On December 16th, 2022, the U.S. Bureau of Labor Statistics (BLS) released its 2021 Census of Fatal Occupational Injuries (CFOI), providing a count of workplace fatalities in the U.S. during the calendar year. In total, the BLS recorded 5,190 workplace fatalities in 2021. This is an 8.9-percent increase from 4,764 in 2020. The rise in fatal workplace injuries is a clear reminder to employers of their obligation to provide a place of employment free from recognized safety hazards. Subsequently, the Occupational Safety and Health Administration (OSHA) has interpreted this increase in workplace fatalities as a call to action to redouble their enforcement efforts. Last month, OSHA investigators fined a discount chain, and notorious violator, $2.7 million for willful OSHA violations.
Background of the CFOI
Prepared by the BLS and the Occupational Safety and Health Statistics (OSHS) program, the CFOI is a count of all workplace fatalities during a given calendar year. The CFOI cross-references data from a variety of state, federal, and independent data sources to identify, verify, and discover the cause of fatal workplace injuries. For fatalities to be included within the CFOI, the decedents must have been:
- Employed at the time of the incident, and
- Engaged in a legal work activity or present at the site of the incident as required by their job.
The CFOI excludes any fatality that occurred during an employee’s commute to or from work. Data reported include occupation, worker characteristics, any equipment involved, and the circumstances surrounding the incident.
Workplace Fatalities in 2021
Altogether, the 2021 CFOI reported 5,190 fatal work injuries, up 8.9 percent from 4,764 in 2020. The figure amounted to 3.6 workplace fatalities per 100,000 full-time equivalent workers. Notably, this represents the highest annual rate since 2016. In stark terms, this means that in 2021, a worker died every 101 minutes from a workplace injury. Other key findings from the CFOI include:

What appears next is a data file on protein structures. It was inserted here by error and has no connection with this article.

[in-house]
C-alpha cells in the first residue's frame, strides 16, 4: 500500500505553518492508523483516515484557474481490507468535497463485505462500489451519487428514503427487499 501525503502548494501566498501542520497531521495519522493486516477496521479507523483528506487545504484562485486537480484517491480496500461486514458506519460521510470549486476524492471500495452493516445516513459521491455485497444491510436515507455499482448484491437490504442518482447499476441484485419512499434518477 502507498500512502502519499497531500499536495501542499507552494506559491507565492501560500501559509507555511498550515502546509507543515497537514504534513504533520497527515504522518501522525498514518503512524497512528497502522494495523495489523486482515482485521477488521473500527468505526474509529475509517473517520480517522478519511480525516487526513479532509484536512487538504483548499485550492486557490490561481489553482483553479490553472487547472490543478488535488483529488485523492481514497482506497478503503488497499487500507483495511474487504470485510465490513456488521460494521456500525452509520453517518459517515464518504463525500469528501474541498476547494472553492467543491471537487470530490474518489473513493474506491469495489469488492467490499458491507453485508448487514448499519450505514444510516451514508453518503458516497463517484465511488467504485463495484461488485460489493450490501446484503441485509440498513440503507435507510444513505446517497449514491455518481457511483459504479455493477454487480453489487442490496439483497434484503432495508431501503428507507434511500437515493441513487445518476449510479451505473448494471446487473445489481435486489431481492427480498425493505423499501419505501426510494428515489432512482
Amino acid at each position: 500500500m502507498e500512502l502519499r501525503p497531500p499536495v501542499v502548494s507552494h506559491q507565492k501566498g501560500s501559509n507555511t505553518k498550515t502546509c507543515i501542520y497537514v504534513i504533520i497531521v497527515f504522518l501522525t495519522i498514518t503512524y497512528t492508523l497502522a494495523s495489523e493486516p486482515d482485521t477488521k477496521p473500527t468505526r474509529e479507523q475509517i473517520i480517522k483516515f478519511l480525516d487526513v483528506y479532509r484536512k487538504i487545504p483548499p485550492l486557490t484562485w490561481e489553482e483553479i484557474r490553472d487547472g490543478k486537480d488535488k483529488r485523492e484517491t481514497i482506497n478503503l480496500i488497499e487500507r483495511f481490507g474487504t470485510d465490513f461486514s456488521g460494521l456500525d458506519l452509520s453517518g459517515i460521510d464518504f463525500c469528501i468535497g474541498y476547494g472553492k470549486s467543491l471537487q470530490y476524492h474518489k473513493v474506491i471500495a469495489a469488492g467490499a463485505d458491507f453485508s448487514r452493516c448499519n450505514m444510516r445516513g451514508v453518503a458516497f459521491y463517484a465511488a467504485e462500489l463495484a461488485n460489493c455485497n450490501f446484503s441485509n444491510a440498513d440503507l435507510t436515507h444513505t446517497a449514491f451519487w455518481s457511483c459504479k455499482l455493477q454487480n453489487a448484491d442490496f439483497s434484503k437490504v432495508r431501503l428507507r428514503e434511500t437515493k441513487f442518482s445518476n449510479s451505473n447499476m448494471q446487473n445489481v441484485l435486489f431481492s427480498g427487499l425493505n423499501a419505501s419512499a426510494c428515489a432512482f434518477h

- Workplace fatalities due to slips, trips, and falls increased 5.6 percent, from 805 fatalities in 2020 to 850 in 2021.
- Exposure to harmful substances or work environments resulted in 798 worker fatalities, the highest since 2011.
- Fatalities from intentional injuries by a person increased 10.3 percent to 718.
- Transportation-related incidents remained the most frequent type of fatal workplace event, with a total of 1,982 fatal injuries or 38.2 percent of all workplace fatalities.
- Black or African American workers experienced a disproportionate share of fatal workplace injuries in 2021, reaching an all-time high of 653. The fatality rate for this group was 4.0 per 100,000 FTE workers.
Installation, maintenance, and repair occupations had 475 fatalities in 2021, an increase of 20.9 percent from 2020. Meanwhile, occupations in construction and extraction experienced the second most occupational deaths in 2021, totaling 951.
Slips, Trips, and Falls Prevention Training Program
In 2021, slip, trip, and fall incidents accounted for the highest number of non-transportation-related workplace fatalities in the U.S. Slips, trips, and falls also account for the majority of preventable lost workday accidents each year. Common workplace hazards responsible for such incidents include improper housekeeping, wet floors, protruding objects, obstructed aisleways, and performing work on elevated surfaces. To help employers fully comply with OSHA’s Walking & Working Surfaces standards (29 CFR 1910, Subpart D), Personnel Concepts created the comprehensive Slips, Trips, and Falls Prevention Training Program for Employees. This online, interactive employee training module features branching topics based on an employee’s actual job responsibilities to educate workers on hazards related to floors, walkways, stairways, ladders, dockboards, stepbolts, fall protection, and more. In addition, employers have access to a compliance guide with overviews of each standard, self-inspection checklists, and accident investigation forms.